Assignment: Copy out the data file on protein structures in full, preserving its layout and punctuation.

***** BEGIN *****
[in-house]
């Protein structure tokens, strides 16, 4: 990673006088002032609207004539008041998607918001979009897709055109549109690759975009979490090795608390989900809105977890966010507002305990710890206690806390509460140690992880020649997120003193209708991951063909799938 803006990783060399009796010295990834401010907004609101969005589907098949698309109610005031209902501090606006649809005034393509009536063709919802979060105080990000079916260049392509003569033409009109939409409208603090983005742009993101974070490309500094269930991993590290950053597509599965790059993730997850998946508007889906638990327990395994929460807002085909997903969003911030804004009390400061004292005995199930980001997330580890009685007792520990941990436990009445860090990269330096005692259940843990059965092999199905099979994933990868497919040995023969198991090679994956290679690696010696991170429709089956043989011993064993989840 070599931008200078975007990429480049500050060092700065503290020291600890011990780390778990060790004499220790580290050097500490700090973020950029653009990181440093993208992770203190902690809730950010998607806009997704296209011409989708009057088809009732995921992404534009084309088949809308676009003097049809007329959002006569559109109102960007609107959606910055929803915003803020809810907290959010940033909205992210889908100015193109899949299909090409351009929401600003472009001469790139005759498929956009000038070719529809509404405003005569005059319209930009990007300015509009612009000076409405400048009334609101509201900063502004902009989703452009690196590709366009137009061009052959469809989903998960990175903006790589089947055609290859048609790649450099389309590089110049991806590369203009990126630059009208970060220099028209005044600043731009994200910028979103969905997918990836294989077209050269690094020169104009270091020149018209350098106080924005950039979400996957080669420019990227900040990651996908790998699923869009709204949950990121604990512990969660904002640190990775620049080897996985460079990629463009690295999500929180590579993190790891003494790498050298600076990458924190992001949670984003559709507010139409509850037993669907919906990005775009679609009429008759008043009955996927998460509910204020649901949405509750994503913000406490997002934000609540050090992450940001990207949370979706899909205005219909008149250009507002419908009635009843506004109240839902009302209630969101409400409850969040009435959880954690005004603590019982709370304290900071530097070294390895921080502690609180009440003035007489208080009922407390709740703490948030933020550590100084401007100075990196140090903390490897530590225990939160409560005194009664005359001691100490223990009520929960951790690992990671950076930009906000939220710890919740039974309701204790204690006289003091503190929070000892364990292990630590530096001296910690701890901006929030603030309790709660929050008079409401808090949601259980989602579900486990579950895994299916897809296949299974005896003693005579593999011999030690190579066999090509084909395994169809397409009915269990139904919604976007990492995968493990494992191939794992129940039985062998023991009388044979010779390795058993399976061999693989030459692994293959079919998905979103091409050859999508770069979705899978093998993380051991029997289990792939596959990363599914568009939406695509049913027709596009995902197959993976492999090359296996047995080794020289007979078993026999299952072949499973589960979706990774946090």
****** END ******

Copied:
[in-house]
């Protein structure tokens, strides 16, 4: 990673006088002032609207004539008041998607918001979009897709055109549109690759975009979490090795608390989900809105977890966010507002305990710890206690806390509460140690992880020649997120003193209708991951063909799938 803006990783060399009796010295990834401010907004609101969005589907098949698309109610005031209902501090606006649809005034393509009536063709919802979060105080990000079916260049392509003569033409009109939409409208603090983005742009993101974070490309500094269930991993590290950053597509599965790059993730997850998946508007889906638990327990395994929460807002085909997903969003911030804004009390400061004292005995199930980001997330580890009685007792520990941990436990009445860090990269330096005692259940843990059965092999199905099979994933990868497919040995023969198991090679994956290679690696010696991170429709089956043989011993064993989840 070599931008200078975007990429480049500050060092700065503290020291600890011990780390778990060790004499220790580290050097500490700090973020950029653009990181440093993208992770203190902690809730950010998607806009997704296209011409989708009057088809009732995921992404534009084309088949809308676009003097049809007329959002006569559109109102960007609107959606910055929803915003803020809810907290959010940033909205992210889908100015193109899949299909090409351009929401600003472009001469790139005759498929956009000038070719529809509404405003005569005059319209930009990007300015509009612009000076409405400048009334609101509201900063502004902009989703452009690196590709366009137009061009052959469809989903998960990175903006790589089947055609290859048609790649450099389309590089110049991806590369203009990126630059009208970060220099028209005044600043731009994200910028979103969905997918990836294989077209050269690094020169104009270091020149018209350098106080924005950039979400996957080669420019990227900040990651996908790998699923869009709204949950990121604990512990969660904002640190990775620049080897996985460079990629463009690295999500929180590579993190790891003494790498050298600076990458924190992001949670984003559709507010139409509850037993669907919906990005775009679609009429008759008043009955996927998460509910204020649901949405509750994503913000406490997002934000609540050090992450940001990207949370979706899909205005219909008149250009507002419908009635009843506004109240839902009302209630969101409400409850969040009435959880954690005004603590019982709370304290900071530097070294390895921080502690609180009440003035007489208080009922407390709740703490948030933020550590100084401007100075990196140090903390490897530590225990939160409560005194009664005359001691100490223990009520929960951790690992990671950076930009906000939220710890919740039974309701204790204690006289003091503190929070000892364990292990630590530096001296910690701890901006929030603030309790709660929050008079409401808090949601259980989602579900486990579950895994299916897809296949299974005896003693005579593999011999030690190579066999090509084909395994169809397409009915269990139904919604976007990492995968493990494992191939794992129940039985062998023991009388044979010779390795058993399976061999693989030459692994293959079919998905979103091409050859999508770069979705899978093998993380051991029997289990792939596959990363599914568009939406695509049913027709596009995902197959993976492999090359296996047995080794020289007979078993026999299952072949499973589960979706990774946090």